But, yes...calling a magna cum laude Harvard graduate, who also happened to be president of the Harvard Law Review "intellectually lazy" makes a lot of sense.

Monday, September 24, 2007

Note to Forbes: Ask Real, Live People to Confirm Your Survey Results

A month or so ago, I blogged about Forbes magazine naming San Francisco as the best city in America for singles. I sent that out to a bunch of my single friends here in the city and the article was roundly (and predictably) mocked. The question many of us posed as the time was, "Did they actually ASK anyone who lives here about this"?

Well, the call has been answered! Yesterday's San Francisco Chronicle has a piece up about the Forbes survey and the reactions to it by S.F. residents. Needless to say, the views of the people interviewed in the Chron's story jive with the experiences of a lot of the folks in my social circle.

I hate to reference my own work, but I'll link again to my piece of a few years ago on this topic. I think it aligns fairly well with what's in the Chronicle article.

Saturday, September 22, 2007

Falafel Bill Leaves Me (Virtually) Speechless

During the September 19 edition of his nationally syndicated radio program, discussing his recent trip to have dinner with Rev. Al Sharpton at Sylvia's, a famous restaurant in Harlem, Bill O'Reilly reported that he "had a great time, and all the people up there are tremendously respectful," adding: "I couldn't get over the fact that there was no difference between Sylvia's restaurant and any other restaurant in New York City. I mean, it was exactly the same, even though it's run by blacks, primarily black patronship." Later, during a discussion with National Public Radio senior correspondent and Fox News contributor Juan Williams about the effect of rap on culture, O'Reilly asserted: "There wasn't one person in Sylvia's who was screaming, 'M-Fer, I want more iced tea.' You know, I mean, everybody was -- it was like going into an Italian restaurant in an all-white suburb in the sense of people were sitting there, and they were ordering and having fun. And there wasn't any kind of craziness at all."

Are you kidding me?!? Why does this man get beamed into the homes of millions of Americans on a nightly basis? It boggles the mind.

Wednesday, September 19, 2007

Brother, Please

I can't explain the recent uptick in race related topics here, but just bear with me...I'm sure this theme will run its course soon enough.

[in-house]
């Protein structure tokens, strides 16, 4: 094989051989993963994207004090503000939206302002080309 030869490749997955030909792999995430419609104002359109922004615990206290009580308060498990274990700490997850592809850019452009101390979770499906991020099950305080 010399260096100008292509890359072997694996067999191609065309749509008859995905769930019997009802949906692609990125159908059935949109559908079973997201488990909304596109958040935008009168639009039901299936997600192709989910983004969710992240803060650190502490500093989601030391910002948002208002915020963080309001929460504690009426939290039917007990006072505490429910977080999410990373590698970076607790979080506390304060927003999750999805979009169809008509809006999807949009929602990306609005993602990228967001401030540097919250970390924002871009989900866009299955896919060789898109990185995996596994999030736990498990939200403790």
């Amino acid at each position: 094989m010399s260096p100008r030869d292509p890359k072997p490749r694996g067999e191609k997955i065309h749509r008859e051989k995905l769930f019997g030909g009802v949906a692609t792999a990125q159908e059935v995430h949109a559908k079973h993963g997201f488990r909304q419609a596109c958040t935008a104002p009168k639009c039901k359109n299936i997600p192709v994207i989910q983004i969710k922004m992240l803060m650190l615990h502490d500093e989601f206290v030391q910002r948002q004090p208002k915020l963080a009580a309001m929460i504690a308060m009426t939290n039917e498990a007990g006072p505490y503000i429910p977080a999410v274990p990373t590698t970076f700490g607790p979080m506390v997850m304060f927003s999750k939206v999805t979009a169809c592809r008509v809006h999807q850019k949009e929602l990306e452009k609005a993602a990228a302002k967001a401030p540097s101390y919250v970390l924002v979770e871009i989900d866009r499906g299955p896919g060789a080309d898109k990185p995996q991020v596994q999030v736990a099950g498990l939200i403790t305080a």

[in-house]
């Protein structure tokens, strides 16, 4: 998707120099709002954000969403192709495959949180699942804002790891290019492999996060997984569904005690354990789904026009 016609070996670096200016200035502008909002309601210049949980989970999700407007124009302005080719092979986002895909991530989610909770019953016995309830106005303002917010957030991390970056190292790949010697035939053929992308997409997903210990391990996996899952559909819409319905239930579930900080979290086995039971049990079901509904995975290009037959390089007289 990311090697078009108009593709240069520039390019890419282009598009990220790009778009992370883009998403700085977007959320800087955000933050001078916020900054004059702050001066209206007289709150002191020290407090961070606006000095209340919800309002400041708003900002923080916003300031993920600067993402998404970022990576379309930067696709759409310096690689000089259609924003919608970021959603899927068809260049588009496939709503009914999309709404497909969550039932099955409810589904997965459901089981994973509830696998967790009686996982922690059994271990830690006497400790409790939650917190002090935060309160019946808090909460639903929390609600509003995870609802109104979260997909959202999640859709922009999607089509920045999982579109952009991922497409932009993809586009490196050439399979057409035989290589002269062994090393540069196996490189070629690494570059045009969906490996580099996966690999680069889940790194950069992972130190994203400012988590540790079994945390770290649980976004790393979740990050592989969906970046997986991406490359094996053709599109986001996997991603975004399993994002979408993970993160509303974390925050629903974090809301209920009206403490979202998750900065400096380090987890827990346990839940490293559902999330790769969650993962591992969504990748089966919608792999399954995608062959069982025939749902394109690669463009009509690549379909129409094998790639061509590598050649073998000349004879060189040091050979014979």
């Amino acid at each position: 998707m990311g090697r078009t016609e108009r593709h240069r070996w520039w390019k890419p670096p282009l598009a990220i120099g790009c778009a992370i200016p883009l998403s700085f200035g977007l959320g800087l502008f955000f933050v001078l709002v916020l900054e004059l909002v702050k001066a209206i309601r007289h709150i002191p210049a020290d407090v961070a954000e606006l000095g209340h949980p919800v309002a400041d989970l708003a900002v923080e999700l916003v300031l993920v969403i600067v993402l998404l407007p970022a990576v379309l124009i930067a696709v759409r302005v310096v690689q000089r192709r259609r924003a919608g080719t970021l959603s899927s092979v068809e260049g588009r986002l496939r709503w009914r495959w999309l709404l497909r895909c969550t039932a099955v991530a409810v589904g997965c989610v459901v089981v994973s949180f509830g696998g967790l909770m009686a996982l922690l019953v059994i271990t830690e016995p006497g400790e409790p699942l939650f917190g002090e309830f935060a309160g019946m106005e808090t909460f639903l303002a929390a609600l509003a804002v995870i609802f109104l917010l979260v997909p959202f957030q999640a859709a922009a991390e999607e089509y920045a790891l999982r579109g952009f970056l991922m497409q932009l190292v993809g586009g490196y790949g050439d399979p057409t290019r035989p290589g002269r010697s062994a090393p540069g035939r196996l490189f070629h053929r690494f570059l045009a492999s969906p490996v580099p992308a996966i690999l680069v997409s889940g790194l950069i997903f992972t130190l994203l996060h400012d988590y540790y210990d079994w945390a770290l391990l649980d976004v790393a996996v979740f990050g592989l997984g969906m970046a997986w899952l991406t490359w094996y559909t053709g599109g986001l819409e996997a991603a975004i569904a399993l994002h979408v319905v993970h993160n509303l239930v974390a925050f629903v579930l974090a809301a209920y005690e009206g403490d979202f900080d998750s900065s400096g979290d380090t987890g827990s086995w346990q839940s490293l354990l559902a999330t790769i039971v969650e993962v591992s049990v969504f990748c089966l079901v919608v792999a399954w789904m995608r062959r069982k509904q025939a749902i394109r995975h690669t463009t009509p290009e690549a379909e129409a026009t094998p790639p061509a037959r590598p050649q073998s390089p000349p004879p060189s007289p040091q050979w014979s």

But since I'm still in the groove, I need to highlight this idiocy from Jesse Jackson.

After a speaking arrangement at the historically black Benedict College in South Carolina on Tuesday, Jesse Jackson commented that Barack Obama was "acting white" in his response to the (under reported) case of the so-called "Jena Six", a group of black high school students in Jena, Louisiana who are charged with aggravated second-degree battery and conspiracy for beating a white classmate in the wake of several racially charged incidents at the school.

Per the usual, we have to define what "acting white" means in a situation like this. Is Obama "acting white" because he's not down there arm in arm with Al Sharpton? Is he "acting white" because he's not spending every waking minute talking about this situation?

Look, the situation in Jena sounds terrible for a variety of reasons and it's sad to think that we've got high schools in this country were the black and white students barely acknowledge each other, much less socialize. Still, though, I'm not really sure what it is Jesse wants here. Obama is running for president and if he wades too deeply into this, he's going to be accused of being a race pimp or lord knows what else. Obama is already walking a fine line, so he can't afford to alienate white suburban voters by becoming Jesse, part II. For better or for worse, Obama does need to comment on this, but he can't be consumed by it.

And as to Mr. Jackson, I'll let another black blogger, the estimable Oliver Willis, take it away with his post on the subject.

Tuesday, September 18, 2007

PB & J, You Say?

Yes, please. Off to see Peter, Bjorn & John (for the second time this year) at the Warfield shortly. Should be a good time. But first...Olive's for pizza and beer.

To get in the spirit:

Monday, September 17, 2007

Sean Taylor + LarRon Landry = Pain

Skins are 2-0, and while it wasn't pretty, a early road win for this team in the NFC East is huge. Taylor and Landry just pasted the Eagles wideouts tonight. However, it's something of a Pyhrric victory for the Skins as we lost Randy Thomas with a tricep injury. Jason Fabini, Thomas' replacement, was awful (two false start penalties in the red zone in the same drive). On the upside, though, Jason Campbell looked great (if only he'd not overthrown Moss late!), Portis and Betts ran hard, and Cooley is money.

But a win is a win is a win. Bring on the reeling Giants next week!


I should note that I am the happy owner of two tickets to see the Boss & The E Street Band at Oracle Areana in Oakland in late October.

Last time I saw Bruce was in '03 was at Pac Bell and it was phenomenal. I'm not sure how psyched I am about it being an indoors, but in any case, I'm going to see one of the best live shows in the music business. I have nothing to complain about.